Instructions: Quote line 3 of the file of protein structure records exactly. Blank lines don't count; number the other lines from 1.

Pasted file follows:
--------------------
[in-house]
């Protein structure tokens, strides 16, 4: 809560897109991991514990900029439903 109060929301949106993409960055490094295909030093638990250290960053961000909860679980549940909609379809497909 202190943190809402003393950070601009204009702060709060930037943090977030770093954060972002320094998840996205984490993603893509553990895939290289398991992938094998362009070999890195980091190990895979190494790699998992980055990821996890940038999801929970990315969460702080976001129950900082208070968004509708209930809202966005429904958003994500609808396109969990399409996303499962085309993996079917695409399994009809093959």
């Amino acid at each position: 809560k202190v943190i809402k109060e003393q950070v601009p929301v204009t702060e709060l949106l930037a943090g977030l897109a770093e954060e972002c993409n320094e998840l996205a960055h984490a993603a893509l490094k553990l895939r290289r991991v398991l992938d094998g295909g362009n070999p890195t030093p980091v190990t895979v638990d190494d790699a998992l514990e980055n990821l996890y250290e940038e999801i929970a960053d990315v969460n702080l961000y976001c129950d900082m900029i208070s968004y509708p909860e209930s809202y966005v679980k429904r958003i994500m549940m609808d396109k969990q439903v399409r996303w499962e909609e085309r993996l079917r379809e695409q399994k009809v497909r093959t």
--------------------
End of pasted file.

């Amino acid at each position: 809560k202190v943190i809402k109060e003393q950070v601009p929301v204009t702060e709060l949106l930037a943090g977030l897109a770093e954060e972002c993409n320094e998840l996205a960055h984490a993603a893509l490094k553990l895939r290289r991991v398991l992938d094998g295909g362009n070999p890195t030093p980091v190990t895979v638990d190494d790699a998992l514990e980055n990821l996890y250290e940038e999801i929970a960053d990315v969460n702080l961000y976001c129950d900082m900029i208070s968004y509708p909860e209930s809202y966005v679980k429904r958003i994500m549940m609808d396109k969990q439903v399409r996303w499962e909609e085309r993996l079917r379809e695409q399994k009809v497909r093959t």